3) INVESTOR TYPES: Many government assistance programs focus on the production of business and marketing plans. Few focus on becoming investor ready which is often a more valuable initiative. We have seen with the development of incubators and accelerators that becoming investor ready is where the action is. Every investor has different requirements. With equity crowdfunding many regulators are fashioning legislation for the top right in the diagram below. In doing this they are not recognising that every year thousands of businesses obtain investment from friends, fans, family and followers that is handled in an ad hoc fashion and not as well as it would be through a modern equity crowdfunding platform. In the diagram below we can see that crowdfunding raises that may proffer that they will deliver a 10 times return often don’t have the evidence and credibility to support this. Thus in the absence of interest from Angels and VC it will be up to friends, fans family and followers to support the endeavour.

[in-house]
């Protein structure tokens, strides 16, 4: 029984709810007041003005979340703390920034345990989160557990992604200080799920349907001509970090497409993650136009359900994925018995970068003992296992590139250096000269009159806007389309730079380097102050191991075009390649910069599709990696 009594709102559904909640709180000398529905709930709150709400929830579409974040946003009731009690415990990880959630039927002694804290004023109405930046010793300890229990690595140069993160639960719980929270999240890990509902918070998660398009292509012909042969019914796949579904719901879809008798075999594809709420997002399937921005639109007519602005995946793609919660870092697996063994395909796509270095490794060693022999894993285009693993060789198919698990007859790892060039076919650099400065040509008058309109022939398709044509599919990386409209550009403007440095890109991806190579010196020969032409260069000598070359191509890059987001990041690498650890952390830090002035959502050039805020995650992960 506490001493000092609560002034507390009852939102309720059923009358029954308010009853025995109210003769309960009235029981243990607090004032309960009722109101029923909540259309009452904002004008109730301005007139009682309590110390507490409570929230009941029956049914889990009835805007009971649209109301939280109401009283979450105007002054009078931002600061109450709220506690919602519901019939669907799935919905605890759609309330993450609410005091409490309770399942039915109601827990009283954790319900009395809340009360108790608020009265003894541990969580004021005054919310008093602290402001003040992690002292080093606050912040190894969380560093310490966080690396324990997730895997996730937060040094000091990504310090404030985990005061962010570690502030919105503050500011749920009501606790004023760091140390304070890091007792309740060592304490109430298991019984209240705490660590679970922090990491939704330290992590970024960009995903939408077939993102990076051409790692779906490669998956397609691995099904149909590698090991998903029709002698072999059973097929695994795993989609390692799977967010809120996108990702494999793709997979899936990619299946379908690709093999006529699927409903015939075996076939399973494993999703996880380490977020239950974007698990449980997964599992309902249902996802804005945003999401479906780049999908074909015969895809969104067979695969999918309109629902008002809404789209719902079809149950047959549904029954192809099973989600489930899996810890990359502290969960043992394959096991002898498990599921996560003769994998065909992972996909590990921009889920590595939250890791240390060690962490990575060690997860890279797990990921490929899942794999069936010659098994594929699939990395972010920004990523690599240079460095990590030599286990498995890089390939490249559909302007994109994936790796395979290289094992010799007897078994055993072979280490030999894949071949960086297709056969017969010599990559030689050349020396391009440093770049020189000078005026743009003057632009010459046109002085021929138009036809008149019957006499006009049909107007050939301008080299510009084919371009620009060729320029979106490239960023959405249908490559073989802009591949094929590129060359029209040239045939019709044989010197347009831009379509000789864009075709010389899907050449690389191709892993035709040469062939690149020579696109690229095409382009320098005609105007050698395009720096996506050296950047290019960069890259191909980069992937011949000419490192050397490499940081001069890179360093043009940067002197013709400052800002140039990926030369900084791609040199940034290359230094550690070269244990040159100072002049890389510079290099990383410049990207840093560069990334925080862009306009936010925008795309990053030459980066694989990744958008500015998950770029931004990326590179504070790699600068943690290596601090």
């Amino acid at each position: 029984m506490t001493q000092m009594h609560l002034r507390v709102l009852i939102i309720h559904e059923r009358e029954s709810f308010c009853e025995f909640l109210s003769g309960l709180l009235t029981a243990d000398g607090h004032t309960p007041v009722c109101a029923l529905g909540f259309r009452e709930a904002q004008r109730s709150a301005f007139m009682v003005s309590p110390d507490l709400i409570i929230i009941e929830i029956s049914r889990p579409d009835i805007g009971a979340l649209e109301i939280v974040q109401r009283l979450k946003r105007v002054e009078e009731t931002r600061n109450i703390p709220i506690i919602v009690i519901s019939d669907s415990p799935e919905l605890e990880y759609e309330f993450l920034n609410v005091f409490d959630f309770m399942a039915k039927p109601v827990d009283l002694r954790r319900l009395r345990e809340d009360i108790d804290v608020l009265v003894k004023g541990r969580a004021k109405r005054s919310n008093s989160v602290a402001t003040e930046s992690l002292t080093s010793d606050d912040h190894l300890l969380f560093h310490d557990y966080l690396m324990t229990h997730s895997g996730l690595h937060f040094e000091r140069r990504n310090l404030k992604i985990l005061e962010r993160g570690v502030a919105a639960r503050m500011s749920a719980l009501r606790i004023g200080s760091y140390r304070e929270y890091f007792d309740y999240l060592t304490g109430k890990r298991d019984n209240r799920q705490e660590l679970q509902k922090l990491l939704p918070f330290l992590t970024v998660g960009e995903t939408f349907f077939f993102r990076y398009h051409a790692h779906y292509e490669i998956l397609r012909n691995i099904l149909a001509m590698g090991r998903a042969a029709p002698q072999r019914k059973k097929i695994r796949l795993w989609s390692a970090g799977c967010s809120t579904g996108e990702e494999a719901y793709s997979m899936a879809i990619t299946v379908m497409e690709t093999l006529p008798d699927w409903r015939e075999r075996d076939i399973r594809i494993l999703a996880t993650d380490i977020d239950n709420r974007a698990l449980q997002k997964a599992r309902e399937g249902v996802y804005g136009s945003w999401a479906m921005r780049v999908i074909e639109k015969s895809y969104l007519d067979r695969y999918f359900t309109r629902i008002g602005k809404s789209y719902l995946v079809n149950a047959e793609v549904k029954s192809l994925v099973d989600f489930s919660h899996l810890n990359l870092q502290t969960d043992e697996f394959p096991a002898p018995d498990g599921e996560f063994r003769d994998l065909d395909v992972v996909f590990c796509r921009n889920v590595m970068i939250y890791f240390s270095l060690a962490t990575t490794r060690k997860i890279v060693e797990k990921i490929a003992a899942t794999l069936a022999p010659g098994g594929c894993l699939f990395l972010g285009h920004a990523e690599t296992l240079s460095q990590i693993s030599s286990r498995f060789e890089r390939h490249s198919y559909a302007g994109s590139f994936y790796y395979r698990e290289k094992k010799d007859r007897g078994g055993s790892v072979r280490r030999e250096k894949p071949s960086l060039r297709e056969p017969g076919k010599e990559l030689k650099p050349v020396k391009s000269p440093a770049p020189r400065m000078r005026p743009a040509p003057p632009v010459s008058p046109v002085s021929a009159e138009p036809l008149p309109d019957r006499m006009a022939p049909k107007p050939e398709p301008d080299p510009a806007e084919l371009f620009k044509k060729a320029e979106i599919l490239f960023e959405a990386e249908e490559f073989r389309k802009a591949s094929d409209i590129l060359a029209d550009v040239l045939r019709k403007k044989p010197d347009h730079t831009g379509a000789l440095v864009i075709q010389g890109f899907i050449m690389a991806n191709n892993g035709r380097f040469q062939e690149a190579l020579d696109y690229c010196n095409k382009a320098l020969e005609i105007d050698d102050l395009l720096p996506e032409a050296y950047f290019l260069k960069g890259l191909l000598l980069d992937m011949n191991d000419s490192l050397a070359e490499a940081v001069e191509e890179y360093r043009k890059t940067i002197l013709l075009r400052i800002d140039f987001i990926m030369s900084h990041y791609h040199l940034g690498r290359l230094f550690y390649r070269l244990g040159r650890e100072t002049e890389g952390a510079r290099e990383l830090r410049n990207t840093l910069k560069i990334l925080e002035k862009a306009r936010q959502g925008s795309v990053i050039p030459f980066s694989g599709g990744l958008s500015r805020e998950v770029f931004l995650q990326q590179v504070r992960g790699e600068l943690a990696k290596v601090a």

Holistic

4) UNIVERSAL: Recognition that this is not just about Silicon Valley bound companies. Thousands of businesses can benefit from equity crowdfunding. By far the largest amount of investment in Startups and growing SME’s comes from the crowd around an entity. It’s friends, fans, family and followers. Regulators seem seduced by the figures from reward crowdfunding and have extrapolated them as how equity crowdfunding will unfold. There is no evidence that 100’s and thousands of investors will flock to equity crowdfunding raises. There is plenty of evidence that they wont. Crowdfunding regulations should recognise that it is not just the high profile Silicon Valley bound companies that crowdfunding regulations should fashion regulations around. Regulations should cover investment from the both the companies own crowd and crowds gathered from the the world at large.